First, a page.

The Le Claire 300k brevet
Reported by Martin. The short: Ryan Linne and I headed up to Le Claire, Iowa, to ‘race’ a 187 mile brevet. Starting conditions in Le Claire: 38 F, 25 mph icy-cold rainstorm. Only 4 insane riders showed up, the rest bailed.
The long: Brevets are timed rides with checkpoints=’controls’ and a focus on cyclist camaraderie. A 200-300-400-600=1500 km (932 mi.) series is required to qualify for Paris-Brest-Paris that Jay, Ryan and I are doing in August.
The Le Claire brevet is organized by Mike Fox of Quad Cities Randonneurs, and much to my surprise, Joe Jamison was also at the start line: he used to organize the Metamora, Balltown and WOR ultracycling races. The 300k brevet first takes riders from the Quad Cities to Bellevue on the Mississippi (just south of Dubuque). Then west to Cascade, south to Maquoketa and De Witt, and finally back to Le Claire, for a total of 187 miles.
Ryan and I got up at 5 AM and headed to the start, where we met the other two riders, Mike and Matt. The rain was driven by a 25 mph wind at sub-40 F temperatures. Nonetheless, I decided to ride in shorts and no balaclava, instead donning under my helmet a swim cap left over from Ironman. Ryan and I wore the same bright yellow O2 waterproof vest.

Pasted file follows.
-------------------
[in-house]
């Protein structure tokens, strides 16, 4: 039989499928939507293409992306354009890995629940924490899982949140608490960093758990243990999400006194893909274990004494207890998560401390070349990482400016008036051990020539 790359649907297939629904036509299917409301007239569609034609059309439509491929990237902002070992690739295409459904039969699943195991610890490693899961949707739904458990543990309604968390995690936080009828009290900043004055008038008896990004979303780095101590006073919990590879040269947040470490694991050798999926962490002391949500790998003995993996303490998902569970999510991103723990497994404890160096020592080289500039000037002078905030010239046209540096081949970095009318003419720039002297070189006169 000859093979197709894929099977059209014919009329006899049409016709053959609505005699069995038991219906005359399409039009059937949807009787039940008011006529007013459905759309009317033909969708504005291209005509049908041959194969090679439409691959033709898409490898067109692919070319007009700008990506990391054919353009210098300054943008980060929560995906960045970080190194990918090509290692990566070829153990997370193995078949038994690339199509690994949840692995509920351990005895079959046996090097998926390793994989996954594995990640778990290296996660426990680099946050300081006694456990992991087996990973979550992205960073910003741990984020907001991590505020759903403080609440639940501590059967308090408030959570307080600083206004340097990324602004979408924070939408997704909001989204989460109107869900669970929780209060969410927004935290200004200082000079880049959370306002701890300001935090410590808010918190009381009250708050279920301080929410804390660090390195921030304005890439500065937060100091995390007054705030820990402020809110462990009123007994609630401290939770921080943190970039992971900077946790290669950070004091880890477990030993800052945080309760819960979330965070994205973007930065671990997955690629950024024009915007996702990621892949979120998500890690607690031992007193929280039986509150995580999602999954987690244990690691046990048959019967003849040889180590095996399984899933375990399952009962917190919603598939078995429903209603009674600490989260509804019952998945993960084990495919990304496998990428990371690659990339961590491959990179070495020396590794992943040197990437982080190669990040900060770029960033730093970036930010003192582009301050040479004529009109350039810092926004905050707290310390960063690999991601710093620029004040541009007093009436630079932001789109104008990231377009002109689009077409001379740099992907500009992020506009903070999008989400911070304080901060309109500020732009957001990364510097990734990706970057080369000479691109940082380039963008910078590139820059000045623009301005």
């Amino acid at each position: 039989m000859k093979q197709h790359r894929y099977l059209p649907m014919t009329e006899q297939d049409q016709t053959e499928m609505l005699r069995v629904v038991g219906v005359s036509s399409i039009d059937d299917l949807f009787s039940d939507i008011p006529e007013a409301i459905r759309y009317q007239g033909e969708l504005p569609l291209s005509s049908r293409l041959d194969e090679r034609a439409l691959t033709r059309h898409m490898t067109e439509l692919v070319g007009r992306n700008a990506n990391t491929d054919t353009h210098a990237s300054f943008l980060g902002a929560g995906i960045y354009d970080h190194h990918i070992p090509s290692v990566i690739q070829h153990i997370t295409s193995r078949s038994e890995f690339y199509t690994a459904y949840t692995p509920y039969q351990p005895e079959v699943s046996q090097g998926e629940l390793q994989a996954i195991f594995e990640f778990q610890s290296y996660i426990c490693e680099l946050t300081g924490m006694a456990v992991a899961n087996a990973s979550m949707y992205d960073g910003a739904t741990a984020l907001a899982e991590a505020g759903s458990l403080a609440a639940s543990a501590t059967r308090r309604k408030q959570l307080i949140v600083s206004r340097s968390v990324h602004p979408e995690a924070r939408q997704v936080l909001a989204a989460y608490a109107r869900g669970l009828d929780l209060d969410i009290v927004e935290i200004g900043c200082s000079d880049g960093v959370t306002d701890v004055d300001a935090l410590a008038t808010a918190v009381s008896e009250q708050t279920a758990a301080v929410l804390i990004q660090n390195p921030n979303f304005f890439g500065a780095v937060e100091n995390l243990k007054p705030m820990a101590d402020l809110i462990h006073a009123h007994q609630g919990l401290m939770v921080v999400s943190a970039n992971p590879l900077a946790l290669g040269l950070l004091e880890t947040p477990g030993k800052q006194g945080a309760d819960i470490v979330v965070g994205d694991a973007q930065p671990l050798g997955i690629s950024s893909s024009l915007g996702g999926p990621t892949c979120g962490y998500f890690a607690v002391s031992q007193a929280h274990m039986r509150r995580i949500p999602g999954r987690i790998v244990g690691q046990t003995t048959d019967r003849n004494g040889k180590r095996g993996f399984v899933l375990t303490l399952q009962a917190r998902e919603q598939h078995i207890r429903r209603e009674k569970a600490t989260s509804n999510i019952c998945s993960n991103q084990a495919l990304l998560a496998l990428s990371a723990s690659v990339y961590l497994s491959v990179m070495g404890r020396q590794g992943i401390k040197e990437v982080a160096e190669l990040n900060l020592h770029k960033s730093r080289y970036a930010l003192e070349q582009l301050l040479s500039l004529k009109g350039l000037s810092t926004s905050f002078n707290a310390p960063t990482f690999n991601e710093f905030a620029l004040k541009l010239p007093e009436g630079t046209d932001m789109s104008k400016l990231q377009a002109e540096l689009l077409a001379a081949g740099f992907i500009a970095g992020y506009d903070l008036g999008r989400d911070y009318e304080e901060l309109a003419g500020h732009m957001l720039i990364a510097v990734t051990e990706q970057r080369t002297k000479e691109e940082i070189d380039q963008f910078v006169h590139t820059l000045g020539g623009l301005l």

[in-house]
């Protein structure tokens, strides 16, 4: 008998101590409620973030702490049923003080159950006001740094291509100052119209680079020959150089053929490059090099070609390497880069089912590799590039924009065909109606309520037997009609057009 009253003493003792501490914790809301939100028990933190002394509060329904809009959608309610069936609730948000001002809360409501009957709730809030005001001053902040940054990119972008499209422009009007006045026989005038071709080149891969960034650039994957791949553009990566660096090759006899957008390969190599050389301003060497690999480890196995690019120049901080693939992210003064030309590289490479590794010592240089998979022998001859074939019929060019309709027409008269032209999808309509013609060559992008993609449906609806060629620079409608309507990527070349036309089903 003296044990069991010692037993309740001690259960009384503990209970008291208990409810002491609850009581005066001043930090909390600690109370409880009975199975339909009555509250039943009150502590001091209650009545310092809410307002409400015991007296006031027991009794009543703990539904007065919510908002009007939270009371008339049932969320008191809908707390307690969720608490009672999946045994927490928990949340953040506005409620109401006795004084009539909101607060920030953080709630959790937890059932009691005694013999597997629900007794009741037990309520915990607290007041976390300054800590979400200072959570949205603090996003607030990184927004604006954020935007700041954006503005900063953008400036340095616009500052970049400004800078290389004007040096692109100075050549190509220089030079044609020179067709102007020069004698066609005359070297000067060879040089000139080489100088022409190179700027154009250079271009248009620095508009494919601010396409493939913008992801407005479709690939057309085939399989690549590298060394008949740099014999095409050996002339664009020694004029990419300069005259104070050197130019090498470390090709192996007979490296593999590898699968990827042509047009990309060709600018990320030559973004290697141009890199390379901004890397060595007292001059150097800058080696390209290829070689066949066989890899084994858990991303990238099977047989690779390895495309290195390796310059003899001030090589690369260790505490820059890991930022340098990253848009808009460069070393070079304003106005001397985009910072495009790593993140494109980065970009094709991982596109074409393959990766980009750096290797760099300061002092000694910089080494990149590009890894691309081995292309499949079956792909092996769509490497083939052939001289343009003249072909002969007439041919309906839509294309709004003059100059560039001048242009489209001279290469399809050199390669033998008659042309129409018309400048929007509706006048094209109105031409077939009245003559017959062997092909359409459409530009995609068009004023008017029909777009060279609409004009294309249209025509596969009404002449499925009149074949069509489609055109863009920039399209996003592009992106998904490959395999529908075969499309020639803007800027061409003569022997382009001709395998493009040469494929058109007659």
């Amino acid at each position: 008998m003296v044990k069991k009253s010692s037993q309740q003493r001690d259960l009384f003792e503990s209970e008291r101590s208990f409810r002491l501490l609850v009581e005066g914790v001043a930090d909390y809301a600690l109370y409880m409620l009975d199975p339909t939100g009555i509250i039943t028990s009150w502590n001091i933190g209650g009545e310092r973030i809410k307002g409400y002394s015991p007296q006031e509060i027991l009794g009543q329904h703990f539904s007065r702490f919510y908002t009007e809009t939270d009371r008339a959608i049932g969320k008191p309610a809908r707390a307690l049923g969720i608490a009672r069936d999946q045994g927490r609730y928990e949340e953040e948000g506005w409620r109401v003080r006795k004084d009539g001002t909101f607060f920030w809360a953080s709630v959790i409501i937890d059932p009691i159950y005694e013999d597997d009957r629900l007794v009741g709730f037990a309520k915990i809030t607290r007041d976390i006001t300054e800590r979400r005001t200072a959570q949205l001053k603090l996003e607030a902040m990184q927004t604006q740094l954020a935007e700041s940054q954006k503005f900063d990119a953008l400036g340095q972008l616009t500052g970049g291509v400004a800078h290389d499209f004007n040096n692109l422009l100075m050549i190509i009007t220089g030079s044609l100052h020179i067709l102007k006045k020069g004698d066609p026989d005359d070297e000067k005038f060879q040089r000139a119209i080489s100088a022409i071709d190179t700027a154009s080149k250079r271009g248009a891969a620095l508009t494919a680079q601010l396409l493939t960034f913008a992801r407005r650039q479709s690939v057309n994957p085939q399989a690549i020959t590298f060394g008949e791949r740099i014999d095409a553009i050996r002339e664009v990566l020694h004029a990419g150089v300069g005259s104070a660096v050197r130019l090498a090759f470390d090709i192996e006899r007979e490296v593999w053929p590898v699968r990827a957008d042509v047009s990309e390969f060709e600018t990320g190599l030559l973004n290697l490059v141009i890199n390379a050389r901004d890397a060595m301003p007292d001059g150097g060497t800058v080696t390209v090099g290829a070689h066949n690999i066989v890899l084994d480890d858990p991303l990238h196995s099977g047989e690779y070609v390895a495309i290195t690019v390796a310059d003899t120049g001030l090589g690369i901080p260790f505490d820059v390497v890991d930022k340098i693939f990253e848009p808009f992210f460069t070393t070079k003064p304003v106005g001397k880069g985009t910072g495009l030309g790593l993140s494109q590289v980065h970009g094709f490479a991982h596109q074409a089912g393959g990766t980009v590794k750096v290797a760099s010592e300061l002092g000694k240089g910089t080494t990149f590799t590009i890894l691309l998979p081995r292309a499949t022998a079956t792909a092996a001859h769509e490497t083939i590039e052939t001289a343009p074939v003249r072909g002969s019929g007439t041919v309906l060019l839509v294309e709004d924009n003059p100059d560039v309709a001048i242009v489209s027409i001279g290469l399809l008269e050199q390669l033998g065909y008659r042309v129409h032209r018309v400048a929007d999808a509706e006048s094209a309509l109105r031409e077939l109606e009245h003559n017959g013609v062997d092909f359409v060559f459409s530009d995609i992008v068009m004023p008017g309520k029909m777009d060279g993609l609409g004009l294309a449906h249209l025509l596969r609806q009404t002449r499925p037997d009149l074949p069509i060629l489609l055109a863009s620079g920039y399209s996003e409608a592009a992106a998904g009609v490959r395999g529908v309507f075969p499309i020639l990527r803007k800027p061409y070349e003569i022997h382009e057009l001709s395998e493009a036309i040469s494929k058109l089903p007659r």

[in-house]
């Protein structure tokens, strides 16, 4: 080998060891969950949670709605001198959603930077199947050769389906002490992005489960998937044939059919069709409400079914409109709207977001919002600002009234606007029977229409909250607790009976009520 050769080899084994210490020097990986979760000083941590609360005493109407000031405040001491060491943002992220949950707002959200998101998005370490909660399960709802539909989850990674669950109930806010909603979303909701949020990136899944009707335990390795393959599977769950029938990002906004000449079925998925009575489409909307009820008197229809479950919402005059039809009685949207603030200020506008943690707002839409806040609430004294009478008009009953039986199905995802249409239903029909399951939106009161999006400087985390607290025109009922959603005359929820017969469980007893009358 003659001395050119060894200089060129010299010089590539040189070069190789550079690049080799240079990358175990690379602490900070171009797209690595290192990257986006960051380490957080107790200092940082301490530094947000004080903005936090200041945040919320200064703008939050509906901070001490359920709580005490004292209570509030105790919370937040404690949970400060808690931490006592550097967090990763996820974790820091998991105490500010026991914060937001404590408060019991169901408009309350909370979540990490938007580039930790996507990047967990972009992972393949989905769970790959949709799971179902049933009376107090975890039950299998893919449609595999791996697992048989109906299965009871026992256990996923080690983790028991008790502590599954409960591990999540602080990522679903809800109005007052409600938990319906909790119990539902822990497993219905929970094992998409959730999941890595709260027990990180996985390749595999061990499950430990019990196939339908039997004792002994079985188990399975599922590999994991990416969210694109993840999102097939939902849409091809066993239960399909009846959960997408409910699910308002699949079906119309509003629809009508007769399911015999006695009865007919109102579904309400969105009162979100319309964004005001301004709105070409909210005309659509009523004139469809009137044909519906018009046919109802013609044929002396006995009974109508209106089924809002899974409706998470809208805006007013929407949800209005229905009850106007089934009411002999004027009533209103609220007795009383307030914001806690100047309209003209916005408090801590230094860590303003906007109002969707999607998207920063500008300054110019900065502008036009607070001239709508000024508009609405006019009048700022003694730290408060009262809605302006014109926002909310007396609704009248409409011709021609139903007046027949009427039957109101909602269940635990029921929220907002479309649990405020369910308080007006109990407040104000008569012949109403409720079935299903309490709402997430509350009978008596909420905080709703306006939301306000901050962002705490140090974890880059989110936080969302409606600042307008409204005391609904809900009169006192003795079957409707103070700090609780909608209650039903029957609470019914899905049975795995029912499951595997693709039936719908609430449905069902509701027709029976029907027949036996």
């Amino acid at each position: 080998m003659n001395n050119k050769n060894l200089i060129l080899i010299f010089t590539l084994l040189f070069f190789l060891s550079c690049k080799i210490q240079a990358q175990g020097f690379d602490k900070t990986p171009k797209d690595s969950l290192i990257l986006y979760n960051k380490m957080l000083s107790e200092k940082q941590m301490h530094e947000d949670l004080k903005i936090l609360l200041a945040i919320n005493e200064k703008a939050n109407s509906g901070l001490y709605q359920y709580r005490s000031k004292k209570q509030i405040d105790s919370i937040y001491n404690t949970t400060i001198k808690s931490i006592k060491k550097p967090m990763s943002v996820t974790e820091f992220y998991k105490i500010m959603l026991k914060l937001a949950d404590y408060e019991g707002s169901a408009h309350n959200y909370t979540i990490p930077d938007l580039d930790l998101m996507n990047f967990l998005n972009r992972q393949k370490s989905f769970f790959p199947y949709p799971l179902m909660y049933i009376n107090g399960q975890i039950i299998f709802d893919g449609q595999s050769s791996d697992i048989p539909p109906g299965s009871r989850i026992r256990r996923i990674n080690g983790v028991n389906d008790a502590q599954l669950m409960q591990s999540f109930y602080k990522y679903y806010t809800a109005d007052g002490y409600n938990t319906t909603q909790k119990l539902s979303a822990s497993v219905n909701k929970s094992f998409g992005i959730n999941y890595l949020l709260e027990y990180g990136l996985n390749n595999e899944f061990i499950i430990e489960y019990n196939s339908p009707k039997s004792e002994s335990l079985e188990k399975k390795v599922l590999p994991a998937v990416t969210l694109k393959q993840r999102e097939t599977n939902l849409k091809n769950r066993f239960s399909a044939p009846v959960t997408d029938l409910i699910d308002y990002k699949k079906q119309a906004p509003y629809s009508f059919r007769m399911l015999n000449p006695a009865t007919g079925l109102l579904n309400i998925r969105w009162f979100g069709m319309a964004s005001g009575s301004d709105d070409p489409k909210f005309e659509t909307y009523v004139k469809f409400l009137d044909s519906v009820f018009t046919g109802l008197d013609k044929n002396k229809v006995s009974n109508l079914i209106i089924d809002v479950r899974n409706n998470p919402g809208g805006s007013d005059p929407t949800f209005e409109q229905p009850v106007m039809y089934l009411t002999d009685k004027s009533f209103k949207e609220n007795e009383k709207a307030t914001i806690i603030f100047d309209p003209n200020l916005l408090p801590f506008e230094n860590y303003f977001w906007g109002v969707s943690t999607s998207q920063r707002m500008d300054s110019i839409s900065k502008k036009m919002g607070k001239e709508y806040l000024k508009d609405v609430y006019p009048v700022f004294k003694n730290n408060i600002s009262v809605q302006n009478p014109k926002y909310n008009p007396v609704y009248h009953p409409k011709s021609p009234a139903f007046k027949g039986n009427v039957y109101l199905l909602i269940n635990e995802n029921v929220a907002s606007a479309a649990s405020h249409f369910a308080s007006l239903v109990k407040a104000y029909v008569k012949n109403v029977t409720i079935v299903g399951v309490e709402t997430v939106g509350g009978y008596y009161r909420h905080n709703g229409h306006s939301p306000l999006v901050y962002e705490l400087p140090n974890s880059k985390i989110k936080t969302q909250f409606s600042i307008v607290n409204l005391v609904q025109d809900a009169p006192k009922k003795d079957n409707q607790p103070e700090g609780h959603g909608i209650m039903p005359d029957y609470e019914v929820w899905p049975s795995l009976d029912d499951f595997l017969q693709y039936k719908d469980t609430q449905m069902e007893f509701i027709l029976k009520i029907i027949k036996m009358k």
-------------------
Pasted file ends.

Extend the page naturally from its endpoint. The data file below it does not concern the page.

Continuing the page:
At 7 sharp, we started. Mike was going to take his own good time, and Matt stayed with me and Ryan for about 50 miles until we were approaching Bellevue. There, and at other ‘controls,’ we had our brevet booklet signed and timed by the store attendant. Mike Fox also got call-ins from stores as we passed through.
So now it was Ryan and I at the front. The ride into Cascade, about the midpoint at 95 miles, was relatively easy: the rain had stopped by mid-day, and the 25 mph wind was blowing mostly at our backs. I took off my swim cap, O2 vest and Castelli rain gloves, all of which had done an admirable job at keeping me completely dry and warm in the rain, and fitting into my saddle bag or jersey pockets afterwards. The weight and volume of randonneuring gear is very important because you have to have it all with you on rides up to 900+ miles.
Then we had to double back to get to Maquoketa, and the fun began: it was a hard grind of 1000s of climbing feet of hill after hill (this ain’t Illinois), against gale-force wind. After Maquoketa, it got easier again with a southward ride for a while, but to get into DeWitt, Mike had selected to follow the old Balltown race route east into town. A 10.5 mile hilly stretch into the wind on the 1900 N (“190th Street”) was the mental make-or-break point after 151 miles, with 46 to go.
Once in De Witt, we got our last stamp, and headed back to Le Clair, where we met Mike Fox on his way out of town in the sag wagon to check on the riders. Back in town, we solved the ‘secret control,’ which is an unattended checkpoint included in most brevets. Here: how many zip ties on a certain lamp post in Le Claire? Such little puzzles, and the placement of attended controls on the route, make it impossible to take shortcuts. Not that any randonneur ever would.
After 13 hours in rain, cold and strong winds, Ryan and I were pretty tired. We dug into some pretzels, sausages, schnitzels, burgers and of course beers (for me a dark wheat) at the nearby “Bierstube” before driving home.